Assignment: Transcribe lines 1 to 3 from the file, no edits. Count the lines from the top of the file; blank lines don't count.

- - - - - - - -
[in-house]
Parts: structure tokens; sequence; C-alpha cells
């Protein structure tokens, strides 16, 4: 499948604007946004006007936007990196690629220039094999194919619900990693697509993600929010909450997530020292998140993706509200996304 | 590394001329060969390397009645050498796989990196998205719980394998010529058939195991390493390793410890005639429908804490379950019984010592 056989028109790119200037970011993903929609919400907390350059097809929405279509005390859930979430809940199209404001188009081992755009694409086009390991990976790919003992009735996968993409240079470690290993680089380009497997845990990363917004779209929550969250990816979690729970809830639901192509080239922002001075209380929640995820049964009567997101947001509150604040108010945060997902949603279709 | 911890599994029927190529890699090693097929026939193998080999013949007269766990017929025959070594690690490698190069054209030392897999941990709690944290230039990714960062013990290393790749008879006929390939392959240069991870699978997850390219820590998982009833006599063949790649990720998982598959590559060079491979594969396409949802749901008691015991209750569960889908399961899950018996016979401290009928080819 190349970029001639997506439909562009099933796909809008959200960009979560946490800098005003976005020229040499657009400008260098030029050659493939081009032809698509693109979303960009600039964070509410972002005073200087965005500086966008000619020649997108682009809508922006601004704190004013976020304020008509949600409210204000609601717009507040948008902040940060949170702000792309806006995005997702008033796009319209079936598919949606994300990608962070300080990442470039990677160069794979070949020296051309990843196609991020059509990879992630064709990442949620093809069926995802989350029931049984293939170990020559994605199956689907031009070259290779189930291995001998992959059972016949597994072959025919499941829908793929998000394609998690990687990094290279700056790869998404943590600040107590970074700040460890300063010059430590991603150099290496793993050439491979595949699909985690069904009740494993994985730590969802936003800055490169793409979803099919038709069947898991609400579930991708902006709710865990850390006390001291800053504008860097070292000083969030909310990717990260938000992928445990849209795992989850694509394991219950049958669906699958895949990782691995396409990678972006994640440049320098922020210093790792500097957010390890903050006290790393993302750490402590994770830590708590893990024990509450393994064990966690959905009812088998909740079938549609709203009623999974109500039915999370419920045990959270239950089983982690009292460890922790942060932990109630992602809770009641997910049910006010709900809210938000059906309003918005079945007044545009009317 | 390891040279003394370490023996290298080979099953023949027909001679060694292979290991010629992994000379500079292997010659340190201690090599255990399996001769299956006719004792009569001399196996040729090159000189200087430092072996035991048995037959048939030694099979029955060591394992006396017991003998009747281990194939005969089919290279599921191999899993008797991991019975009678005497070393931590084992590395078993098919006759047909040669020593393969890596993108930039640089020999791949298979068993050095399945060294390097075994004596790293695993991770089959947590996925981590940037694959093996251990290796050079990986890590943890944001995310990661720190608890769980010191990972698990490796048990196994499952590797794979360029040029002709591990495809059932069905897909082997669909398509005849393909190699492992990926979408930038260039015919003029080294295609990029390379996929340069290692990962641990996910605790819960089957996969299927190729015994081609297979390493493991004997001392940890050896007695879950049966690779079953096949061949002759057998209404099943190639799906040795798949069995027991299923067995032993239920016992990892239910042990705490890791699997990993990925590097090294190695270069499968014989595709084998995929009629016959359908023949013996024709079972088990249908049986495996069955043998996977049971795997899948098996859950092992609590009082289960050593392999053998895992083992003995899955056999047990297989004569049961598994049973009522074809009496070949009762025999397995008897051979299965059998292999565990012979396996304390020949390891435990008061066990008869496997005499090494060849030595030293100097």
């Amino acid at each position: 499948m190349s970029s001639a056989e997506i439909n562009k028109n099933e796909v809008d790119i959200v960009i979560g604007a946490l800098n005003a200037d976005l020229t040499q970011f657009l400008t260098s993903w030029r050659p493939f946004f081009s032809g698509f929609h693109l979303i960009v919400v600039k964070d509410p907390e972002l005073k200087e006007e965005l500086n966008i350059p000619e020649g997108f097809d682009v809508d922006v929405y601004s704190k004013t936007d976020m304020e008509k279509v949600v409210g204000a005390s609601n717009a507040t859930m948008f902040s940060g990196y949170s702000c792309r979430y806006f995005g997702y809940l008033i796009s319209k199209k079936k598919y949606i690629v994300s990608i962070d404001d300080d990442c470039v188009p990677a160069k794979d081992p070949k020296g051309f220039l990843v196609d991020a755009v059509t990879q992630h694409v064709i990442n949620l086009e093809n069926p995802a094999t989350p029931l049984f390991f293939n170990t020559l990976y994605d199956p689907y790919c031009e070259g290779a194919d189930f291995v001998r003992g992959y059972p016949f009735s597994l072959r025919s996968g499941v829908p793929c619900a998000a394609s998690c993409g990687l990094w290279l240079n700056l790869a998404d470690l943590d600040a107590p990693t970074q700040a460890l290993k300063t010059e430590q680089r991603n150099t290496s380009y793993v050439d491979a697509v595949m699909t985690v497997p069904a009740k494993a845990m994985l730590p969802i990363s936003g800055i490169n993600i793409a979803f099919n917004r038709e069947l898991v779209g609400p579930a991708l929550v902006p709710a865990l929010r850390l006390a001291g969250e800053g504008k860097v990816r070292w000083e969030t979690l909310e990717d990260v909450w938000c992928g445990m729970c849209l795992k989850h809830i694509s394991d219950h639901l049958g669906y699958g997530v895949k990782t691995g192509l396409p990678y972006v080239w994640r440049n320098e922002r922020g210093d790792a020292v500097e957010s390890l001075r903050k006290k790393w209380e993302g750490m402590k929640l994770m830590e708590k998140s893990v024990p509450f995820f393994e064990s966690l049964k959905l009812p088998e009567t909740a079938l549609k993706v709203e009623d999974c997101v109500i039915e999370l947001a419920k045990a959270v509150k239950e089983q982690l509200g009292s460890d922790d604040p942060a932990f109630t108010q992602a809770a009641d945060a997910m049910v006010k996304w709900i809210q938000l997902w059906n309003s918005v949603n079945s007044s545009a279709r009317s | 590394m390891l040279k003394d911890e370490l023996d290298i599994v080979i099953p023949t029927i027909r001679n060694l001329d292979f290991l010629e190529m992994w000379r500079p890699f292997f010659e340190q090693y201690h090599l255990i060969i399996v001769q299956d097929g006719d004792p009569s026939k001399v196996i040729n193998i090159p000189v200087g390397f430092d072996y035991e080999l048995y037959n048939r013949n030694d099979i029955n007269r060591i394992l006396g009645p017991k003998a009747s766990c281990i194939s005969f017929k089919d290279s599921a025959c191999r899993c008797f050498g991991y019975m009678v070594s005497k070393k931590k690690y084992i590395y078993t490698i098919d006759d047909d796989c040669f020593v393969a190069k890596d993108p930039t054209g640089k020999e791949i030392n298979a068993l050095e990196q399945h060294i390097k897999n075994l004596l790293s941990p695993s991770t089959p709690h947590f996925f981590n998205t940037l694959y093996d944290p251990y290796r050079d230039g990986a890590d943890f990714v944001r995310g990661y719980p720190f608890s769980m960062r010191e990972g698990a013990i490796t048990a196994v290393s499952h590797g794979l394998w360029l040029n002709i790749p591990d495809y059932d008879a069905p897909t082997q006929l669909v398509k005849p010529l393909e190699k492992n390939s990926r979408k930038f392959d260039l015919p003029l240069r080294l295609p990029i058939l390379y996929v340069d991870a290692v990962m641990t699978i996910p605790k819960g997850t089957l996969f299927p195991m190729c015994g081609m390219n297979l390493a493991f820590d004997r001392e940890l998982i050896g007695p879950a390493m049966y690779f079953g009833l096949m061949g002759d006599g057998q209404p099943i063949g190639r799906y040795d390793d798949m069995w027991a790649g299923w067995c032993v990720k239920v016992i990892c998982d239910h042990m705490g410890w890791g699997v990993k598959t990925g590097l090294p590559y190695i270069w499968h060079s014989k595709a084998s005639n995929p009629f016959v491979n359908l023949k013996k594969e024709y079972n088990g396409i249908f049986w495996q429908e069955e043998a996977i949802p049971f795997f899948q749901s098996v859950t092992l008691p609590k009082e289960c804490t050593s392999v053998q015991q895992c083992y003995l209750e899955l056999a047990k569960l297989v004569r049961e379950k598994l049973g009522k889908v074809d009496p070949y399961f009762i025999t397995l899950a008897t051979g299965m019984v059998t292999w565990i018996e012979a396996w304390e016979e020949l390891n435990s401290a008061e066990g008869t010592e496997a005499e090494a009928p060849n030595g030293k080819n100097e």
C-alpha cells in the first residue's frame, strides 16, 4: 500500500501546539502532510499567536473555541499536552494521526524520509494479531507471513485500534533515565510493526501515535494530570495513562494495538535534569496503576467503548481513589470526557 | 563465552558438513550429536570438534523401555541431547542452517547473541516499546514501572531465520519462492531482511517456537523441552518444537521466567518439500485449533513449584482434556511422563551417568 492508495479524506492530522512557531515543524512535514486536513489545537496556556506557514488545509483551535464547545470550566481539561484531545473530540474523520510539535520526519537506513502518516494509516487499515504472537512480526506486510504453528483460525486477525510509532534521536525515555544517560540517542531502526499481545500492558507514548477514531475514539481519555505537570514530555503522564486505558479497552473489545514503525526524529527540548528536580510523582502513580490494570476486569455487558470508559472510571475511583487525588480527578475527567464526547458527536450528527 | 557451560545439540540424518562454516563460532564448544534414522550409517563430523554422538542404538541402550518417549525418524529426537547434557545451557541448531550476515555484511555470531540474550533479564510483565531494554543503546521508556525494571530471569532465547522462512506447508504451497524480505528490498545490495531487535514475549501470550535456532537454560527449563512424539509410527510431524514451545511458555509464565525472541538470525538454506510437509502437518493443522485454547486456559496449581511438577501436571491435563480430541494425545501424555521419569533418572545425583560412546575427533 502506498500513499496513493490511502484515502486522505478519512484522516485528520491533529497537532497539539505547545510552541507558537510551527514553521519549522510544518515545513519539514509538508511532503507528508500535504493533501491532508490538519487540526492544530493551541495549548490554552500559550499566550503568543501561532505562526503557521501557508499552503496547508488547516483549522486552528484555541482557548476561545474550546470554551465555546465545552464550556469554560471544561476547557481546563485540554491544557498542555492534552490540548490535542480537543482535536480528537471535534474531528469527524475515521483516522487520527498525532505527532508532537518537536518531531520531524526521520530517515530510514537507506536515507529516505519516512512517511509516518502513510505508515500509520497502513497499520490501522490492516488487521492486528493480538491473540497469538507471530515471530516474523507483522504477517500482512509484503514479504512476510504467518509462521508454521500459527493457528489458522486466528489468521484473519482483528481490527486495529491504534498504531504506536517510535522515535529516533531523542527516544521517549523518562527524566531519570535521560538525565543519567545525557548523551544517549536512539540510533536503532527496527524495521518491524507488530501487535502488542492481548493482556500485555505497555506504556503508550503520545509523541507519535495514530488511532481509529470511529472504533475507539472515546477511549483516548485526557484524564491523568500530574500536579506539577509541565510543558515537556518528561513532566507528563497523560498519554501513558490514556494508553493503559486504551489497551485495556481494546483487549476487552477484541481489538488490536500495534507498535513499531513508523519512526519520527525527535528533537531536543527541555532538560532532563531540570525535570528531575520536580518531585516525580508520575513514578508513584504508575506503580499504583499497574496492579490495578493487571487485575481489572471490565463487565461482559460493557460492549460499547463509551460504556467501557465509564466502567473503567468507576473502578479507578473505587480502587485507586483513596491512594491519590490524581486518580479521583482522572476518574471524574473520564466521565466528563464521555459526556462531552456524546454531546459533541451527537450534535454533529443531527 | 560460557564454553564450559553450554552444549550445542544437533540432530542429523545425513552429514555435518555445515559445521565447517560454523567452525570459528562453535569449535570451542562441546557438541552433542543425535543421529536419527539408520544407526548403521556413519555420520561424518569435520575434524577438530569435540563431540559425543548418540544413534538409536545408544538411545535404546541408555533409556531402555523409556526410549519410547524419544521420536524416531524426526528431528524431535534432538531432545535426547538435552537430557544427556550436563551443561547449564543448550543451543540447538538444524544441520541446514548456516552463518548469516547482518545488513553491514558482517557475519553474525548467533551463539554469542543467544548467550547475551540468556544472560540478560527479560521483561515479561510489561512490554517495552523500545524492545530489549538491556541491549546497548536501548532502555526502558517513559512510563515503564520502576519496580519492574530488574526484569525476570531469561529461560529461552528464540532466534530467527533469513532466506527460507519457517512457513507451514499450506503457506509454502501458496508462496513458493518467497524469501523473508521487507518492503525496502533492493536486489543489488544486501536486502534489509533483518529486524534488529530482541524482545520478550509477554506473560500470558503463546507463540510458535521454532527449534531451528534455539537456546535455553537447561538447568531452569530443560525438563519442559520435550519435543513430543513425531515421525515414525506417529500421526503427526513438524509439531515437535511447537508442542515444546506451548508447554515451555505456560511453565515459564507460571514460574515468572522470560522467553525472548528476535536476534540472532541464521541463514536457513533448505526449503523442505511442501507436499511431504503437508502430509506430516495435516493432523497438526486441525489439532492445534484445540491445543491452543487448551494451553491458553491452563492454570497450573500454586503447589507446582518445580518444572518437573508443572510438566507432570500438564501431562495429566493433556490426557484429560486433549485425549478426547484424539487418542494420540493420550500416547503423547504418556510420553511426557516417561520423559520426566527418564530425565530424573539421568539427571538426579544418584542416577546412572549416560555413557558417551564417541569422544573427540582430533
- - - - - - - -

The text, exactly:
[in-house]
Parts: structure tokens; sequence; C-alpha cells
């Protein structure tokens, strides 16, 4: 499948604007946004006007936007990196690629220039094999194919619900990693697509993600929010909450997530020292998140993706509200996304 | 590394001329060969390397009645050498796989990196998205719980394998010529058939195991390493390793410890005639429908804490379950019984010592 056989028109790119200037970011993903929609919400907390350059097809929405279509005390859930979430809940199209404001188009081992755009694409086009390991990976790919003992009735996968993409240079470690290993680089380009497997845990990363917004779209929550969250990816979690729970809830639901192509080239922002001075209380929640995820049964009567997101947001509150604040108010945060997902949603279709 | 911890599994029927190529890699090693097929026939193998080999013949007269766990017929025959070594690690490698190069054209030392897999941990709690944290230039990714960062013990290393790749008879006929390939392959240069991870699978997850390219820590998982009833006599063949790649990720998982598959590559060079491979594969396409949802749901008691015991209750569960889908399961899950018996016979401290009928080819 190349970029001639997506439909562009099933796909809008959200960009979560946490800098005003976005020229040499657009400008260098030029050659493939081009032809698509693109979303960009600039964070509410972002005073200087965005500086966008000619020649997108682009809508922006601004704190004013976020304020008509949600409210204000609601717009507040948008902040940060949170702000792309806006995005997702008033796009319209079936598919949606994300990608962070300080990442470039990677160069794979070949020296051309990843196609991020059509990879992630064709990442949620093809069926995802989350029931049984293939170990020559994605199956689907031009070259290779189930291995001998992959059972016949597994072959025919499941829908793929998000394609998690990687990094290279700056790869998404943590600040107590970074700040460890300063010059430590991603150099290496793993050439491979595949699909985690069904009740494993994985730590969802936003800055490169793409979803099919038709069947898991609400579930991708902006709710865990850390006390001291800053504008860097070292000083969030909310990717990260938000992928445990849209795992989850694509394991219950049958669906699958895949990782691995396409990678972006994640440049320098922020210093790792500097957010390890903050006290790393993302750490402590994770830590708590893990024990509450393994064990966690959905009812088998909740079938549609709203009623999974109500039915999370419920045990959270239950089983982690009292460890922790942060932990109630992602809770009641997910049910006010709900809210938000059906309003918005079945007044545009009317 | 390891040279003394370490023996290298080979099953023949027909001679060694292979290991010629992994000379500079292997010659340190201690090599255990399996001769299956006719004792009569001399196996040729090159000189200087430092072996035991048995037959048939030694099979029955060591394992006396017991003998009747281990194939005969089919290279599921191999899993008797991991019975009678005497070393931590084992590395078993098919006759047909040669020593393969890596993108930039640089020999791949298979068993050095399945060294390097075994004596790293695993991770089959947590996925981590940037694959093996251990290796050079990986890590943890944001995310990661720190608890769980010191990972698990490796048990196994499952590797794979360029040029002709591990495809059932069905897909082997669909398509005849393909190699492992990926979408930038260039015919003029080294295609990029390379996929340069290692990962641990996910605790819960089957996969299927190729015994081609297979390493493991004997001392940890050896007695879950049966690779079953096949061949002759057998209404099943190639799906040795798949069995027991299923067995032993239920016992990892239910042990705490890791699997990993990925590097090294190695270069499968014989595709084998995929009629016959359908023949013996024709079972088990249908049986495996069955043998996977049971795997899948098996859950092992609590009082289960050593392999053998895992083992003995899955056999047990297989004569049961598994049973009522074809009496070949009762025999397995008897051979299965059998292999565990012979396996304390020949390891435990008061066990008869496997005499090494060849030595030293100097």